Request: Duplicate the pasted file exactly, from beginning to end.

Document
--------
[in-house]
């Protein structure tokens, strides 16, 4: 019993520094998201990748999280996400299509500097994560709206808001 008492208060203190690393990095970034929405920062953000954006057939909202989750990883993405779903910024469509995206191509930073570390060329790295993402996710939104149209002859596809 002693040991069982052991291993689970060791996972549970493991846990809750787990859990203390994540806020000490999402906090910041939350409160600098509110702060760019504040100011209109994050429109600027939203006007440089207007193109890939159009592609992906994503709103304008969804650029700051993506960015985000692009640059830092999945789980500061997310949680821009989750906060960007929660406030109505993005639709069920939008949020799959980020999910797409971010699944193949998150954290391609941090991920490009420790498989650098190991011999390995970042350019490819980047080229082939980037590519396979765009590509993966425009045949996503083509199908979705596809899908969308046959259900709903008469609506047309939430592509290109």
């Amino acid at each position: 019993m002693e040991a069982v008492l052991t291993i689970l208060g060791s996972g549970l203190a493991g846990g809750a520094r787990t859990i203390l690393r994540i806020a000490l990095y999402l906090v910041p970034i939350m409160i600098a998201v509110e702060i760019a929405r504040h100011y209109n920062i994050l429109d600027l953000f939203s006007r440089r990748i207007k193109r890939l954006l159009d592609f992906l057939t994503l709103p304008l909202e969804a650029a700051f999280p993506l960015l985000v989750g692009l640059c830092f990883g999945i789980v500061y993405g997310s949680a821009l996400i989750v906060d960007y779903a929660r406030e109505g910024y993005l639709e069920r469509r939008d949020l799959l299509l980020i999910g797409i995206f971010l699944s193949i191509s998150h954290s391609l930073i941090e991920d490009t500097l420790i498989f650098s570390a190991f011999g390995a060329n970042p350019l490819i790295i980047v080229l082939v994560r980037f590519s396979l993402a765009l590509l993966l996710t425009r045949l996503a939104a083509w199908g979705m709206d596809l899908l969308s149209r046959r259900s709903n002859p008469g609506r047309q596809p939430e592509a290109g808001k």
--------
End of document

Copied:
[in-house]
């Protein structure tokens, strides 16, 4: 019993520094998201990748999280996400299509500097994560709206808001 008492208060203190690393990095970034929405920062953000954006057939909202989750990883993405779903910024469509995206191509930073570390060329790295993402996710939104149209002859596809 002693040991069982052991291993689970060791996972549970493991846990809750787990859990203390994540806020000490999402906090910041939350409160600098509110702060760019504040100011209109994050429109600027939203006007440089207007193109890939159009592609992906994503709103304008969804650029700051993506960015985000692009640059830092999945789980500061997310949680821009989750906060960007929660406030109505993005639709069920939008949020799959980020999910797409971010699944193949998150954290391609941090991920490009420790498989650098190991011999390995970042350019490819980047080229082939980037590519396979765009590509993966425009045949996503083509199908979705596809899908969308046959259900709903008469609506047309939430592509290109």
């Amino acid at each position: 019993m002693e040991a069982v008492l052991t291993i689970l208060g060791s996972g549970l203190a493991g846990g809750a520094r787990t859990i203390l690393r994540i806020a000490l990095y999402l906090v910041p970034i939350m409160i600098a998201v509110e702060i760019a929405r504040h100011y209109n920062i994050l429109d600027l953000f939203s006007r440089r990748i207007k193109r890939l954006l159009d592609f992906l057939t994503l709103p304008l909202e969804a650029a700051f999280p993506l960015l985000v989750g692009l640059c830092f990883g999945i789980v500061y993405g997310s949680a821009l996400i989750v906060d960007y779903a929660r406030e109505g910024y993005l639709e069920r469509r939008d949020l799959l299509l980020i999910g797409i995206f971010l699944s193949i191509s998150h954290s391609l930073i941090e991920d490009t500097l420790i498989f650098s570390a190991f011999g390995a060329n970042p350019l490819i790295i980047v080229l082939v994560r980037f590519s396979l993402a765009l590509l993966l996710t425009r045949l996503a939104a083509w199908g979705m709206d596809l899908l969308s149209r046959r259900s709903n002859p008469g609506r047309q596809p939430e592509a290109g808001k």